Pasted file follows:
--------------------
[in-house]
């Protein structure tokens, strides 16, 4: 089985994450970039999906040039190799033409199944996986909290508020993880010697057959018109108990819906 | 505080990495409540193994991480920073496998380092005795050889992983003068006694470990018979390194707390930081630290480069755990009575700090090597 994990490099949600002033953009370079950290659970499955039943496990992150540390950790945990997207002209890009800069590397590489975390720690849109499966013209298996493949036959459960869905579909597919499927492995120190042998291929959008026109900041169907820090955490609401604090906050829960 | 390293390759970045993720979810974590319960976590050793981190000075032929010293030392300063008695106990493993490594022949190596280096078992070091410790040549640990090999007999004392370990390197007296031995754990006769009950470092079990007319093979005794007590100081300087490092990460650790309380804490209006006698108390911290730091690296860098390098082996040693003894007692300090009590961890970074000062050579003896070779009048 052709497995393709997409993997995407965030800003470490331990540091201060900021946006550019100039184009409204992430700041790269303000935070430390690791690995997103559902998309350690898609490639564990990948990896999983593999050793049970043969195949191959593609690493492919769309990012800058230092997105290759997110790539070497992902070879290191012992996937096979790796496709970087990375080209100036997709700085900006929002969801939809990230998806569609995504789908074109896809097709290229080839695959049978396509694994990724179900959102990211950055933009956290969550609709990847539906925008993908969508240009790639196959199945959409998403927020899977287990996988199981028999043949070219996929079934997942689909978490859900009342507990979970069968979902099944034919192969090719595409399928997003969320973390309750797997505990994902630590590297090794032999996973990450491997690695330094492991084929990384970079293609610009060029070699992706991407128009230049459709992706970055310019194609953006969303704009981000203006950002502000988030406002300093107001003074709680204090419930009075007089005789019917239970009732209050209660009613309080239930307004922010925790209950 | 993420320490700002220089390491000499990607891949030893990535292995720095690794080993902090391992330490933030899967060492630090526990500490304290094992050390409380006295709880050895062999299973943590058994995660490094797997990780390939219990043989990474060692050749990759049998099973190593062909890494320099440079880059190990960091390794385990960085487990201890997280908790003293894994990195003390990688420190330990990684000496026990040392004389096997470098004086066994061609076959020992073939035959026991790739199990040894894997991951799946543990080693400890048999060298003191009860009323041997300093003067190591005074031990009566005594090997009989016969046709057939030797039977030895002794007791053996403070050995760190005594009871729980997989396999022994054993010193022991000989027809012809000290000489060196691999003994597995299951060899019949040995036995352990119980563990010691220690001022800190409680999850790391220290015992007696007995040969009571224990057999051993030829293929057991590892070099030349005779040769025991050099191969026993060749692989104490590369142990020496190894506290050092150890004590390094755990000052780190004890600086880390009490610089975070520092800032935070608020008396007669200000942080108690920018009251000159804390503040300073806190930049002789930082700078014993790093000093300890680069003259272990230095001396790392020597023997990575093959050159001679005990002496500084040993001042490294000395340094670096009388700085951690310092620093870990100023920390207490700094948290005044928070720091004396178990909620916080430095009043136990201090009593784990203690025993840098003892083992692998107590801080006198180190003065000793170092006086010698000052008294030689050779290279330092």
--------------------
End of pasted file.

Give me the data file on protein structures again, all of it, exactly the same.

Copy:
[in-house]
């Protein structure tokens, strides 16, 4: 089985994450970039999906040039190799033409199944996986909290508020993880010697057959018109108990819906 | 505080990495409540193994991480920073496998380092005795050889992983003068006694470990018979390194707390930081630290480069755990009575700090090597 994990490099949600002033953009370079950290659970499955039943496990992150540390950790945990997207002209890009800069590397590489975390720690849109499966013209298996493949036959459960869905579909597919499927492995120190042998291929959008026109900041169907820090955490609401604090906050829960 | 390293390759970045993720979810974590319960976590050793981190000075032929010293030392300063008695106990493993490594022949190596280096078992070091410790040549640990090999007999004392370990390197007296031995754990006769009950470092079990007319093979005794007590100081300087490092990460650790309380804490209006006698108390911290730091690296860098390098082996040693003894007692300090009590961890970074000062050579003896070779009048 052709497995393709997409993997995407965030800003470490331990540091201060900021946006550019100039184009409204992430700041790269303000935070430390690791690995997103559902998309350690898609490639564990990948990896999983593999050793049970043969195949191959593609690493492919769309990012800058230092997105290759997110790539070497992902070879290191012992996937096979790796496709970087990375080209100036997709700085900006929002969801939809990230998806569609995504789908074109896809097709290229080839695959049978396509694994990724179900959102990211950055933009956290969550609709990847539906925008993908969508240009790639196959199945959409998403927020899977287990996988199981028999043949070219996929079934997942689909978490859900009342507990979970069968979902099944034919192969090719595409399928997003969320973390309750797997505990994902630590590297090794032999996973990450491997690695330094492991084929990384970079293609610009060029070699992706991407128009230049459709992706970055310019194609953006969303704009981000203006950002502000988030406002300093107001003074709680204090419930009075007089005789019917239970009732209050209660009613309080239930307004922010925790209950 | 993420320490700002220089390491000499990607891949030893990535292995720095690794080993902090391992330490933030899967060492630090526990500490304290094992050390409380006295709880050895062999299973943590058994995660490094797997990780390939219990043989990474060692050749990759049998099973190593062909890494320099440079880059190990960091390794385990960085487990201890997280908790003293894994990195003390990688420190330990990684000496026990040392004389096997470098004086066994061609076959020992073939035959026991790739199990040894894997991951799946543990080693400890048999060298003191009860009323041997300093003067190591005074031990009566005594090997009989016969046709057939030797039977030895002794007791053996403070050995760190005594009871729980997989396999022994054993010193022991000989027809012809000290000489060196691999003994597995299951060899019949040995036995352990119980563990010691220690001022800190409680999850790391220290015992007696007995040969009571224990057999051993030829293929057991590892070099030349005779040769025991050099191969026993060749692989104490590369142990020496190894506290050092150890004590390094755990000052780190004890600086880390009490610089975070520092800032935070608020008396007669200000942080108690920018009251000159804390503040300073806190930049002789930082700078014993790093000093300890680069003259272990230095001396790392020597023997990575093959050159001679005990002496500084040993001042490294000395340094670096009388700085951690310092620093870990100023920390207490700094948290005044928070720091004396178990909620916080430095009043136990201090009593784990203690025993840098003892083992692998107590801080006198180190003065000793170092006086010698000052008294030689050779290279330092």